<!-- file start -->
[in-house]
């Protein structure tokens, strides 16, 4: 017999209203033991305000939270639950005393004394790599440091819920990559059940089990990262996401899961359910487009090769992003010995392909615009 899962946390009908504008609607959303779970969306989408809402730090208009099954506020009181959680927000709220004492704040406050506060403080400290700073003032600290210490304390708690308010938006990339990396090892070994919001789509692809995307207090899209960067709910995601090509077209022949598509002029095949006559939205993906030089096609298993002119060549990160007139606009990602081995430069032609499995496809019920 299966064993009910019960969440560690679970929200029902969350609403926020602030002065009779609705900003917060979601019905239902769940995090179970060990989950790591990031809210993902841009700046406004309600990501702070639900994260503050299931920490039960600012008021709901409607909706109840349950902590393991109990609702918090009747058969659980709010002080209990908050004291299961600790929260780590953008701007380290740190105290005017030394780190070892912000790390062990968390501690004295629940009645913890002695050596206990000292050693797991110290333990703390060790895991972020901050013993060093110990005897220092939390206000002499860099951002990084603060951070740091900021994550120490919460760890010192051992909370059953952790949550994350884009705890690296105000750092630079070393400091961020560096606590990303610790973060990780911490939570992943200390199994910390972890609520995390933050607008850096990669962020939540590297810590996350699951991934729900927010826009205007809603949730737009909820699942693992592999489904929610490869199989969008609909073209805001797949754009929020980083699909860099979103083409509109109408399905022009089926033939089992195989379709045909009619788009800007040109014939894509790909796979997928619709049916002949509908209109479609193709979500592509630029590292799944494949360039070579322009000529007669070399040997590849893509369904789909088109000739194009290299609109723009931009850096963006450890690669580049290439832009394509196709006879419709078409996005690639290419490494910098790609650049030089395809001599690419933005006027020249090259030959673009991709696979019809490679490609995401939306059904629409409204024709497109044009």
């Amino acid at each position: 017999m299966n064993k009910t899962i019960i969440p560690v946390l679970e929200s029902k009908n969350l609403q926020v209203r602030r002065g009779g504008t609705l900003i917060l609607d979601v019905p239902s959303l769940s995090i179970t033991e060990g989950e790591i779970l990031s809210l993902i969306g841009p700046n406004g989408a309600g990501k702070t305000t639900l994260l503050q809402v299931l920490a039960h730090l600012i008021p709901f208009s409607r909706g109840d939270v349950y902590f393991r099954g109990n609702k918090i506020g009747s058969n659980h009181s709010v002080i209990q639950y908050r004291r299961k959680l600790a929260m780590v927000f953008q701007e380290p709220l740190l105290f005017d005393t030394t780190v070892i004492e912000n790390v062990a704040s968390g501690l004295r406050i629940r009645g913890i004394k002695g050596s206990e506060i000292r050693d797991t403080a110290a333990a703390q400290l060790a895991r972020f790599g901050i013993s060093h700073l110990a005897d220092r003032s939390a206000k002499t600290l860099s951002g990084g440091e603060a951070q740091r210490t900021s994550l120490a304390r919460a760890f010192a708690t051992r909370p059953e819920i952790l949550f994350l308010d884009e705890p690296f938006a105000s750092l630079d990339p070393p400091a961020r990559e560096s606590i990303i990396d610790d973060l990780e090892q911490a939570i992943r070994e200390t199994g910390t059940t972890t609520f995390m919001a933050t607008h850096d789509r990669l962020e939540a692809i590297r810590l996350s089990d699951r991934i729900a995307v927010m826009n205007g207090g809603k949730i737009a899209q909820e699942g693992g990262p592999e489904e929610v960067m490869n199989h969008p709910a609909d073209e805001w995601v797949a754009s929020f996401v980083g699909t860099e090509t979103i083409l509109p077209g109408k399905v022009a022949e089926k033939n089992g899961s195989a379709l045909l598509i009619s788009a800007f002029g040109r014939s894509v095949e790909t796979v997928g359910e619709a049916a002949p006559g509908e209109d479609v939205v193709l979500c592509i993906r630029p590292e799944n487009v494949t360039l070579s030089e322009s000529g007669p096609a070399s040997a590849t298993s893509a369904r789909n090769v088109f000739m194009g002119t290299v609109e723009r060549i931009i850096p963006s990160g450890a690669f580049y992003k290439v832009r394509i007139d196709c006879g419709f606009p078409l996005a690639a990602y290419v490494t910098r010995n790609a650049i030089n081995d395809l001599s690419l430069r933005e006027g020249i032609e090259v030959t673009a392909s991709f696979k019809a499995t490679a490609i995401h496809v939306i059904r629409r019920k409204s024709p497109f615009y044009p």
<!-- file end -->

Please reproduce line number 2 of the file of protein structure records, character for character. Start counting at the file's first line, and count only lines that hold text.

């Protein structure tokens, strides 16, 4: 017999209203033991305000939270639950005393004394790599440091819920990559059940089990990262996401899961359910487009090769992003010995392909615009 899962946390009908504008609607959303779970969306989408809402730090208009099954506020009181959680927000709220004492704040406050506060403080400290700073003032600290210490304390708690308010938006990339990396090892070994919001789509692809995307207090899209960067709910995601090509077209022949598509002029095949006559939205993906030089096609298993002119060549990160007139606009990602081995430069032609499995496809019920 299966064993009910019960969440560690679970929200029902969350609403926020602030002065009779609705900003917060979601019905239902769940995090179970060990989950790591990031809210993902841009700046406004309600990501702070639900994260503050299931920490039960600012008021709901409607909706109840349950902590393991109990609702918090009747058969659980709010002080209990908050004291299961600790929260780590953008701007380290740190105290005017030394780190070892912000790390062990968390501690004295629940009645913890002695050596206990000292050693797991110290333990703390060790895991972020901050013993060093110990005897220092939390206000002499860099951002990084603060951070740091900021994550120490919460760890010192051992909370059953952790949550994350884009705890690296105000750092630079070393400091961020560096606590990303610790973060990780911490939570992943200390199994910390972890609520995390933050607008850096990669962020939540590297810590996350699951991934729900927010826009205007809603949730737009909820699942693992592999489904929610490869199989969008609909073209805001797949754009929020980083699909860099979103083409509109109408399905022009089926033939089992195989379709045909009619788009800007040109014939894509790909796979997928619709049916002949509908209109479609193709979500592509630029590292799944494949360039070579322009000529007669070399040997590849893509369904789909088109000739194009290299609109723009931009850096963006450890690669580049290439832009394509196709006879419709078409996005690639290419490494910098790609650049030089395809001599690419933005006027020249090259030959673009991709696979019809490679490609995401939306059904629409409204024709497109044009």